Recent Reviews

Jazz Hot France:

A piano style that enthuses, is luminous and breathes… a singing right hand… a masterpiece…very inspired…a fine and solid quartet and especially a remarkable pianist

The Australian

Cody works with flair and sensitivity… This is an album of talented performers playing varied compositions, adding an unusual jazz piano style that’s incorporates interesting classical ideas and flourishes.

John Clare, Loudmouth magazine

solid pleasure…a very solid and satisfying disc…a fast, happily frantic dance…top flight musicians…the piano suggests both abandon and contemplation…his playing is often funky with a modern boogie or shuffle feeling to it… a very beautiful re-working of Satie’s Gnossienne No. 3

John Fenton NZ :

You can feel the ebb and flow of the city’s life running through his fingertips as he plays

Sydney Morning Herald, Australia :

You feel a particular cosmopolitanism seeping through the music: jazz colliding with European sensibilities and France colliding with African ones. Cody is an equally sophisticated composer and pianist who likes to create mood-based pieces and solos in which a touch of ambiguity or mystery compounds the interest. Tenor saxophonist Karl Laskowski highlights the ambiguous elements with his dry sound and fine sense for weighting a solo, so evident on the pretty Pop It. Bassist Brendan Clarke and drummer James Waples play with a restraint that deepens the music’s shadows (rather than adding garish colour), and this helps Cody to generate a striking luminosity from the piano’s upper register. The cross-cultural rendition of I Love Paris is especially vivid, both musically and as a depiction of the City of Light as it now is.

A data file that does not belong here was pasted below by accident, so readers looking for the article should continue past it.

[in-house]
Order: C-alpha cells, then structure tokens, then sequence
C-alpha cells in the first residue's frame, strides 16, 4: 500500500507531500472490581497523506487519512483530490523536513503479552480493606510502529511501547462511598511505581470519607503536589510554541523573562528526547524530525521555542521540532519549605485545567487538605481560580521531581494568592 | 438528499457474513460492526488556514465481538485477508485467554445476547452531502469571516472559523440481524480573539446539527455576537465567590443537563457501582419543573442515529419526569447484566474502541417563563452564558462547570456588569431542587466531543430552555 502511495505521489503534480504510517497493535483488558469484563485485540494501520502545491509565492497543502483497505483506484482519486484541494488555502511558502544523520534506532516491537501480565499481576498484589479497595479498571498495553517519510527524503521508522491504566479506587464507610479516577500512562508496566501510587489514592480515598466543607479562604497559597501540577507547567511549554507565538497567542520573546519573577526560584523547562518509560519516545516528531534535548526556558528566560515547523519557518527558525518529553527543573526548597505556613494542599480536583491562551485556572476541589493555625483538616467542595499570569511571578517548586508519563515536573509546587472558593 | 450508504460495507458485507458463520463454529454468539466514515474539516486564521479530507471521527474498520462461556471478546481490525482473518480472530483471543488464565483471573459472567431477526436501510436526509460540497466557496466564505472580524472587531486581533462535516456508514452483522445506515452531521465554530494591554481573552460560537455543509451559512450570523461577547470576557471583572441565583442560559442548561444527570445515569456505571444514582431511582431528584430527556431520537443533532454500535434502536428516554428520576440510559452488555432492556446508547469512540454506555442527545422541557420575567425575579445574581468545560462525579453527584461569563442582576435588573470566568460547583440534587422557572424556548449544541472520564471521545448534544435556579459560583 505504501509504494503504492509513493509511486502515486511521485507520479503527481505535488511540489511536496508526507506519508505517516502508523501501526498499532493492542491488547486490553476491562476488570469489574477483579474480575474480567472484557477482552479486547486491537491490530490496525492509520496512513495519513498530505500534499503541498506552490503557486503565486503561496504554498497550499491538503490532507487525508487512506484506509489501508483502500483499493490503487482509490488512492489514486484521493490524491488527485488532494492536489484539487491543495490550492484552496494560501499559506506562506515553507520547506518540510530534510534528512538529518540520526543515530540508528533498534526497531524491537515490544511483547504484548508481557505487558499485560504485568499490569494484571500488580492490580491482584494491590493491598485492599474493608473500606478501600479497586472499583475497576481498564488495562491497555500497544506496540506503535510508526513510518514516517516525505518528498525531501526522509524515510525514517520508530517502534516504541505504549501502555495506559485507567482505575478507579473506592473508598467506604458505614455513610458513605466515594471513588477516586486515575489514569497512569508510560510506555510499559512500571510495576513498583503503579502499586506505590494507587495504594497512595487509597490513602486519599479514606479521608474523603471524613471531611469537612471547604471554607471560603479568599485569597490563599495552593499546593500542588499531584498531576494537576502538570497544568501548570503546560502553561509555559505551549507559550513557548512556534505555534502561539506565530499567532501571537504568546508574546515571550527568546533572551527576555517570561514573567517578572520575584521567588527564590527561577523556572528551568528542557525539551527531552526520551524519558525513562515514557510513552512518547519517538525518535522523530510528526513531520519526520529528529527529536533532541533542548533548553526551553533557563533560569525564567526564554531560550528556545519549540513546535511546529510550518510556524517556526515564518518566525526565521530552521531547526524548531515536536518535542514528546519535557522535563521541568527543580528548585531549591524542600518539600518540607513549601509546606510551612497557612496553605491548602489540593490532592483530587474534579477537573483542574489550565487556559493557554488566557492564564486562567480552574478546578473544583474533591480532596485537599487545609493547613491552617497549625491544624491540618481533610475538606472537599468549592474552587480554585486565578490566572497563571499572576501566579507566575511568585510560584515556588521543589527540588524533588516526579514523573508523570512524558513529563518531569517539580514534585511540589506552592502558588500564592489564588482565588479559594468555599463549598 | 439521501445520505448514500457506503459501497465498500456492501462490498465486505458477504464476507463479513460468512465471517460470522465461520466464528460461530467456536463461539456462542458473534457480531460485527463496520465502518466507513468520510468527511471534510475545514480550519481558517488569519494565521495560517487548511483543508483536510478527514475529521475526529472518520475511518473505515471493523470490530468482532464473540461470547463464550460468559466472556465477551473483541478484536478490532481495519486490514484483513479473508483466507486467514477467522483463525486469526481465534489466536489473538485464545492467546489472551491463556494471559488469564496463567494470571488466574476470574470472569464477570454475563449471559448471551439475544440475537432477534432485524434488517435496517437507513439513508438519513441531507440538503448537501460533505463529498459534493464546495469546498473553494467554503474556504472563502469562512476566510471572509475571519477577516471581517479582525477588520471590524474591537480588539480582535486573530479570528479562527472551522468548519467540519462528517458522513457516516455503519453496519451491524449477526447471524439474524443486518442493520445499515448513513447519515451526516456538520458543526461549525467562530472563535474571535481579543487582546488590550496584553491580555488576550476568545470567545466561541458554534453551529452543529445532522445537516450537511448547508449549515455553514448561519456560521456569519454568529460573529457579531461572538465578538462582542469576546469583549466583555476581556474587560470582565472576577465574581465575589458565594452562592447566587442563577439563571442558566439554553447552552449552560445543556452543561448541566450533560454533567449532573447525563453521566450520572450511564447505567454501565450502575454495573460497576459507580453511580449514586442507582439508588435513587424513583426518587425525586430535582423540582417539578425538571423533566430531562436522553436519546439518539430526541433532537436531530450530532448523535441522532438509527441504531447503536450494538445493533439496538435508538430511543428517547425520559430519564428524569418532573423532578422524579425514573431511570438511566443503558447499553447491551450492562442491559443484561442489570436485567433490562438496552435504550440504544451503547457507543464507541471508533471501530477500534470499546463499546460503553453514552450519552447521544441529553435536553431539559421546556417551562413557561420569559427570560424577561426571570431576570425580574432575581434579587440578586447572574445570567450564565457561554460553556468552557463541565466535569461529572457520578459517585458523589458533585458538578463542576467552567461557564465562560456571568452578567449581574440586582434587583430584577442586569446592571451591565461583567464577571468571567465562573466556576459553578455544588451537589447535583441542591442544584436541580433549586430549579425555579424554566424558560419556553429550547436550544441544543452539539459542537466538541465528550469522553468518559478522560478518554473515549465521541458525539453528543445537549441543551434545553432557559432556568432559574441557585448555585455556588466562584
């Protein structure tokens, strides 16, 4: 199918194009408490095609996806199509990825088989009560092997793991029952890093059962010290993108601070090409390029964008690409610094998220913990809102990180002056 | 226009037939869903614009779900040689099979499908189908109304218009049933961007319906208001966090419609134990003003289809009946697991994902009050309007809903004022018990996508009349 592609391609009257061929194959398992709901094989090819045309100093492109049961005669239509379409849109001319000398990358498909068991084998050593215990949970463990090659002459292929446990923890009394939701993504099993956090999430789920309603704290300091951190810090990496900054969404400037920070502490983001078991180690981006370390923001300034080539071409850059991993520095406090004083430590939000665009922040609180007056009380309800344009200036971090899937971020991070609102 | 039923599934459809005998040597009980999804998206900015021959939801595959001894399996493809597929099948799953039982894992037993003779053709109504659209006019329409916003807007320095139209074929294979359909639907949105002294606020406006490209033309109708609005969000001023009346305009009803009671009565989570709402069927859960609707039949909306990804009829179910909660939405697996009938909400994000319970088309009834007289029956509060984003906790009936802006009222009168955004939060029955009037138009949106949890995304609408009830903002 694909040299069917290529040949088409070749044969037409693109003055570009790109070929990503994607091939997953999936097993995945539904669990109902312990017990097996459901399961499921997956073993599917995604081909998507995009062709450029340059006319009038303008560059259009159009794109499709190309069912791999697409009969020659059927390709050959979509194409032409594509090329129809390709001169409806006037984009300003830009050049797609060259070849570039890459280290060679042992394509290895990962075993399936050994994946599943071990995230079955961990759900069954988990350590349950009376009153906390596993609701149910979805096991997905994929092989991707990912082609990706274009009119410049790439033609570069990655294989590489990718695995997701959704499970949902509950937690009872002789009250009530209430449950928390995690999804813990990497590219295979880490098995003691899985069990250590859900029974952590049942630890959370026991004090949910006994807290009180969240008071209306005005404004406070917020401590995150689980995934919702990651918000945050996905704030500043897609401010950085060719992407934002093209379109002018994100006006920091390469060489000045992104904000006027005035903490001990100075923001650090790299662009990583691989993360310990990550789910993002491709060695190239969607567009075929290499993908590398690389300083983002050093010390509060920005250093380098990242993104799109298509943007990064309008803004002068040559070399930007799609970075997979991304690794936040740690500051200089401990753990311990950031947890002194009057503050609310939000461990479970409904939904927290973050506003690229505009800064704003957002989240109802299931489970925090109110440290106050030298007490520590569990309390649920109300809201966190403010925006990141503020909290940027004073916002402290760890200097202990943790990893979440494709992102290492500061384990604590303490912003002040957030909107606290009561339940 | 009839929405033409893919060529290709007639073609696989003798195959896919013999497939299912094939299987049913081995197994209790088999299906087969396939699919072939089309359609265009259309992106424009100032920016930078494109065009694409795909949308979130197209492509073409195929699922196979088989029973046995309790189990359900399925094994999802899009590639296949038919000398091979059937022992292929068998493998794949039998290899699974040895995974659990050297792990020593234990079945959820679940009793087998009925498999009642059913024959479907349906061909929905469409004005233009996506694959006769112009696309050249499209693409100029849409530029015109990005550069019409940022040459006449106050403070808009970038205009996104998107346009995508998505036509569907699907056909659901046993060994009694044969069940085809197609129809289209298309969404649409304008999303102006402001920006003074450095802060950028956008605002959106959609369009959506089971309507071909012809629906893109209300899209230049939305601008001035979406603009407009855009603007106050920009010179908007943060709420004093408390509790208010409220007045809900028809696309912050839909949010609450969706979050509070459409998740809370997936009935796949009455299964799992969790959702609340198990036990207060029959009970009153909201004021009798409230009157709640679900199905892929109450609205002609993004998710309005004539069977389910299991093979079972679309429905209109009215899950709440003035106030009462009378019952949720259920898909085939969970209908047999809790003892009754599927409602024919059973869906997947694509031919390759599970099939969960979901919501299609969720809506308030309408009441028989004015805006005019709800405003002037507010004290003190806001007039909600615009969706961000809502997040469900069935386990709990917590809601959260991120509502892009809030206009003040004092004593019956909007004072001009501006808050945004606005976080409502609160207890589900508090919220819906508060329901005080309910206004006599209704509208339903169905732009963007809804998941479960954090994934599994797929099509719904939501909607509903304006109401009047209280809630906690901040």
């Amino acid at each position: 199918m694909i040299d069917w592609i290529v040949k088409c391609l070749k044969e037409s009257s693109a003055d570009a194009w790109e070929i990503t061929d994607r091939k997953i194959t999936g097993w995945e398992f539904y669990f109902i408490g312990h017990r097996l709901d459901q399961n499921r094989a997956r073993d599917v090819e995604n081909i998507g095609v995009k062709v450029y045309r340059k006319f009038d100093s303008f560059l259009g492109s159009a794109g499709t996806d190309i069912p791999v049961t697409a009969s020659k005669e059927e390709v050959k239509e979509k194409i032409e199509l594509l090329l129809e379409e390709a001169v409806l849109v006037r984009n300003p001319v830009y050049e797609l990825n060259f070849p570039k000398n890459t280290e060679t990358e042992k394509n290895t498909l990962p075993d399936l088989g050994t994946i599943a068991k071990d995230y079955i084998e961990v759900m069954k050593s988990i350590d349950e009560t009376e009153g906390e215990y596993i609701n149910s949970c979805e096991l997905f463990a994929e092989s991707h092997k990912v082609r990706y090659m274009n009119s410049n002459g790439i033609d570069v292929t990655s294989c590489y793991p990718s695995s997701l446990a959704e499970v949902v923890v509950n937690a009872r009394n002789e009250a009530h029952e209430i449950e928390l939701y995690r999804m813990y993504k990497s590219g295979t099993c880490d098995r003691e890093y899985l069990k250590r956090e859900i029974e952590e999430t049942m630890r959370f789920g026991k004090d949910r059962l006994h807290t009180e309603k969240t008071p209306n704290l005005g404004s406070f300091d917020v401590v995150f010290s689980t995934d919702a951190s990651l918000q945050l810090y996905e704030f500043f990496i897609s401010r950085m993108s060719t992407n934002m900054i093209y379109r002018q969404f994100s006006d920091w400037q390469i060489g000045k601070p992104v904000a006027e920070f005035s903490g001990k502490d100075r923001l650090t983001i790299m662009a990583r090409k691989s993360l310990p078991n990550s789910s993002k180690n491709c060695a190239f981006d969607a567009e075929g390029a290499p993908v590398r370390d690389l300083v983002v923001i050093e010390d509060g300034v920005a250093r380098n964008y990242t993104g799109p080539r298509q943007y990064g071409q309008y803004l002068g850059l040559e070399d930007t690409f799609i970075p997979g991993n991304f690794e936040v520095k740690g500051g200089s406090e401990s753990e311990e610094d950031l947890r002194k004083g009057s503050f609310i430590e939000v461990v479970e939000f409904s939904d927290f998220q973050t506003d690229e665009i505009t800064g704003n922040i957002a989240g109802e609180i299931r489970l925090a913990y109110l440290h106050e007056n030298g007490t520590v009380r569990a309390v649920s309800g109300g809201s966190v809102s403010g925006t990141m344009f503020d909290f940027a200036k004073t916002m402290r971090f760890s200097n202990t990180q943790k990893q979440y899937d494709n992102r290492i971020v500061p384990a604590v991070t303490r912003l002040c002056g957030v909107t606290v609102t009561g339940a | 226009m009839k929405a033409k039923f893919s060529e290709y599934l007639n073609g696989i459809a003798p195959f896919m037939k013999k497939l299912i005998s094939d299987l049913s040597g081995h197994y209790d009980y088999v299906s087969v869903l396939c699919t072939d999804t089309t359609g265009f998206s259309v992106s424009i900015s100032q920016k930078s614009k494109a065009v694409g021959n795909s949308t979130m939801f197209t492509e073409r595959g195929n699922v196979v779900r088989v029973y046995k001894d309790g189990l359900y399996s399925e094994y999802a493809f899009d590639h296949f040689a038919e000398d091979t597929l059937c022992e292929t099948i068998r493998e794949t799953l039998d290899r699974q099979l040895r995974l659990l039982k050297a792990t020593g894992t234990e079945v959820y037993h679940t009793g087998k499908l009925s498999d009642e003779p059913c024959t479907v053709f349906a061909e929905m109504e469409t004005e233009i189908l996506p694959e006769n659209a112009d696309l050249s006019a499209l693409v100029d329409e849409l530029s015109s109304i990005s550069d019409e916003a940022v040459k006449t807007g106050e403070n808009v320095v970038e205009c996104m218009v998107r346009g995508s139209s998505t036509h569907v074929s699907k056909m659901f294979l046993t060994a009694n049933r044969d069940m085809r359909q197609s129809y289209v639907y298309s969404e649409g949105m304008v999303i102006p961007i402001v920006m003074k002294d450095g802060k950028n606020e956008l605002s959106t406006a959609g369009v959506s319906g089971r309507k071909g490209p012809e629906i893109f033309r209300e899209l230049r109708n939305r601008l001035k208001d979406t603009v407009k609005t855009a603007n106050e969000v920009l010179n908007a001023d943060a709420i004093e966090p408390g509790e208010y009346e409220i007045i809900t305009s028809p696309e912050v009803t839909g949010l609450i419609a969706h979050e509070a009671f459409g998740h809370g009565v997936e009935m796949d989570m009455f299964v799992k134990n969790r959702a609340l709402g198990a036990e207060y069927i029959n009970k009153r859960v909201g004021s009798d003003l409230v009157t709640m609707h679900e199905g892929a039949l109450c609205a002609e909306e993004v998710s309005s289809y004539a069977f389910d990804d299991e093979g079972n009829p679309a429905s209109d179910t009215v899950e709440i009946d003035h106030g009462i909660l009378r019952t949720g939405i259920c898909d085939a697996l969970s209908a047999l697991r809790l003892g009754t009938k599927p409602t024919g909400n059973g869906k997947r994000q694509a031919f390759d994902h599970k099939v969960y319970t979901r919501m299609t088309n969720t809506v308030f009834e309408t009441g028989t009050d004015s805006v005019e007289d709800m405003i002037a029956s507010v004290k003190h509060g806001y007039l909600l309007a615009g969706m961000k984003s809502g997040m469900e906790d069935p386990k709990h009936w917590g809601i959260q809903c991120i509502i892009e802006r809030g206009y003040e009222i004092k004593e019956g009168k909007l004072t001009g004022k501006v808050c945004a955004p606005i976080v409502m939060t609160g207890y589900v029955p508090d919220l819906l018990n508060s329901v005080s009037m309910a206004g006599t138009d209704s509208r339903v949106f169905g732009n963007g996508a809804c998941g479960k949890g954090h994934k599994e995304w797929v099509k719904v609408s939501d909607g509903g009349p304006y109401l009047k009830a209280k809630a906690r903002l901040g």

Piano Magazine, France:

A very beautiful album. The pianist’s compositions reflect the diversity of his tone: a touch both firm and singing, a deliberately rapid phrasing, but that never loses sight of the melody, a taste for full fleshed harmonies sometimes close to gospel … what gives a particular flavour to this disc is for a large part the interaction between the piano of Cody and the eminently vocal trombone of Glenn Ferris…an album that as it unfolds tenderly and majestically, seduces you to the charm of an inspired interpretation of which the atmosphere will haunt you a long time. Magical!

JazzHot, France:

Some of the best musicians of the moment for an exhilarating disc … a feast of melody. .an inspiration never at fault…a facility for improvisation that leaves you stunned … an absolute mastery…everyone expresses himself marvellously on the compositions of Cody who is an excellent pianist…another example of a jazz that knows the evolution towards the avant garde but stays anchored on lasting values, and privileges feeling, beauty and melody.

Rhythms, Australia:

Cody’s music is highly evocative and spacious. The one non-original is an arrangement of Waltzing Matilda that invests it with a surprising combination of darkness and dignity.

Jasmine Crittenden, Drum Media:

Chris Cody is a beautiful pianist and lyrical composer.

Jazz Magazine, France:

Australian pianist Chris Cody, a sensitive interpreter with a perfect technique and composer of all the pieces, is surrounded by a Coalition that proves its cohesion and efficiency… A marvellous climate, between subtle arrangements and vast spaces of improvisation…there are good examples of this spontaneous creation where each musician exploits the possibilities of his instrument to the extreme. The leader unfurls his lyricism, nostalgic ballads, and atmospheric pieces of contrasted colours… the richness of this album lies in its diversity. It is likely to gather wide support.

Jazzman, France: